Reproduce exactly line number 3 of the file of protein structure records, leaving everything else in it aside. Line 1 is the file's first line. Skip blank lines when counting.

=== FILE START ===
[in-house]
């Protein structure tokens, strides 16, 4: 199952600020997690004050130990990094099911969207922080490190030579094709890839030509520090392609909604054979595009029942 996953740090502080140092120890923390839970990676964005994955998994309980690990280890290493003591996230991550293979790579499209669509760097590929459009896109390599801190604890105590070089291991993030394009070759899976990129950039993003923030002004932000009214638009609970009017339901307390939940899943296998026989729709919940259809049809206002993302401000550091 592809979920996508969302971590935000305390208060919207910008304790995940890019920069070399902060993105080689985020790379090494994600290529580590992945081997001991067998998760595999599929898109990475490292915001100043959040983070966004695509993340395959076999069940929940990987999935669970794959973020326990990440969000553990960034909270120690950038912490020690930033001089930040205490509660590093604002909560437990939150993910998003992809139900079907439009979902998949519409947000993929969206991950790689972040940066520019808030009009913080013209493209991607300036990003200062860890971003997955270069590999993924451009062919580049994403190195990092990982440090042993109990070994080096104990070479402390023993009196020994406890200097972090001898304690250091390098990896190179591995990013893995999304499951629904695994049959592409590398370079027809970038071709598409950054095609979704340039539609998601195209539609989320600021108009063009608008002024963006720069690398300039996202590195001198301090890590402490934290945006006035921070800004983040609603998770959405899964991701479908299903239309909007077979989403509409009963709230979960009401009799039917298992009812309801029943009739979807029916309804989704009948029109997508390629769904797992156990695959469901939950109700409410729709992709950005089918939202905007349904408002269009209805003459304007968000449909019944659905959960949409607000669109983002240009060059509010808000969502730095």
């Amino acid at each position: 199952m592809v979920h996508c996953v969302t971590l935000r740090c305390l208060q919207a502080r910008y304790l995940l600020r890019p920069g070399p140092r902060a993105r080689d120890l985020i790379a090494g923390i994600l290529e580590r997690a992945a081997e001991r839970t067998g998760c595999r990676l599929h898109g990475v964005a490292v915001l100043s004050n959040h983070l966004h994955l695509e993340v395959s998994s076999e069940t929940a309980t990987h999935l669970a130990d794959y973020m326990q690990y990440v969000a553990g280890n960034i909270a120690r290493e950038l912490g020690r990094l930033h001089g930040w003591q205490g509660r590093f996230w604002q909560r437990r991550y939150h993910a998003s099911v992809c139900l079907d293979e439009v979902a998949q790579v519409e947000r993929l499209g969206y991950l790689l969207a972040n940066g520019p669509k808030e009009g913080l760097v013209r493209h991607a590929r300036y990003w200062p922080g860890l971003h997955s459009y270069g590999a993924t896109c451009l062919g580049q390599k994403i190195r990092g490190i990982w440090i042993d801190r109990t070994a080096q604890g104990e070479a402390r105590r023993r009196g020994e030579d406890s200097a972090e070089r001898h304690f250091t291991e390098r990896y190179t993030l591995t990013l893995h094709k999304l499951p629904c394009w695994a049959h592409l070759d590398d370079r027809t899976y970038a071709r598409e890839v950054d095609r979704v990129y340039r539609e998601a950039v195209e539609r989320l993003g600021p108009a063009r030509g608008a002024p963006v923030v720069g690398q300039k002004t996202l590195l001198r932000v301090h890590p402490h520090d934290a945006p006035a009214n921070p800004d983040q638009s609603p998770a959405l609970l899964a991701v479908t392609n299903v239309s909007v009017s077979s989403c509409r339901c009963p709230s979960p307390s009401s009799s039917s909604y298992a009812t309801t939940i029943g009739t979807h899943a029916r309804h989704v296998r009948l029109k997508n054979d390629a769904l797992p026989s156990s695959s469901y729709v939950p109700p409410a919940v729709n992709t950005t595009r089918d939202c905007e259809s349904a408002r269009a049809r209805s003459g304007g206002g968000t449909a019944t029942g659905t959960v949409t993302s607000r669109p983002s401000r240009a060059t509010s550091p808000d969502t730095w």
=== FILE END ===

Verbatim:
């Amino acid at each position: 199952m592809v979920h996508c996953v969302t971590l935000r740090c305390l208060q919207a502080r910008y304790l995940l600020r890019p920069g070399p140092r902060a993105r080689d120890l985020i790379a090494g923390i994600l290529e580590r997690a992945a081997e001991r839970t067998g998760c595999r990676l599929h898109g990475v964005a490292v915001l100043s004050n959040h983070l966004h994955l695509e993340v395959s998994s076999e069940t929940a309980t990987h999935l669970a130990d794959y973020m326990q690990y990440v969000a553990g280890n960034i909270a120690r290493e950038l912490g020690r990094l930033h001089g930040w003591q205490g509660r590093f996230w604002q909560r437990r991550y939150h993910a998003s099911v992809c139900l079907d293979e439009v979902a998949q790579v519409e947000r993929l499209g969206y991950l790689l969207a972040n940066g520019p669509k808030e009009g913080l760097v013209r493209h991607a590929r300036y990003w200062p922080g860890l971003h997955s459009y270069g590999a993924t896109c451009l062919g580049q390599k994403i190195r990092g490190i990982w440090i042993d801190r109990t070994a080096q604890g104990e070479a402390r105590r023993r009196g020994e030579d406890s200097a972090e070089r001898h304690f250091t291991e390098r990896y190179t993030l591995t990013l893995h094709k999304l499951p629904c394009w695994a049959h592409l070759d590398d370079r027809t899976y970038a071709r598409e890839v950054d095609r979704v990129y340039r539609e998601a950039v195209e539609r989320l993003g600021p108009a063009r030509g608008a002024p963006v923030v720069g690398q300039k002004t996202l590195l001198r932000v301090h890590p402490h520090d934290a945006p006035a009214n921070p800004d983040q638009s609603p998770a959405l609970l899964a991701v479908t392609n299903v239309s909007v009017s077979s989403c509409r339901c009963p709230s979960p307390s009401s009799s039917s909604y298992a009812t309801t939940i029943g009739t979807h899943a029916r309804h989704v296998r009948l029109k997508n054979d390629a769904l797992p026989s156990s695959s469901y729709v939950p109700p409410a919940v729709n992709t950005t595009r089918d939202c905007e259809s349904a408002r269009a049809r209805s003459g304007g206002g968000t449909a019944t029942g659905t959960v949409t993302s607000r669109p983002s401000r240009a060059t509010s550091p808000d969502t730095w």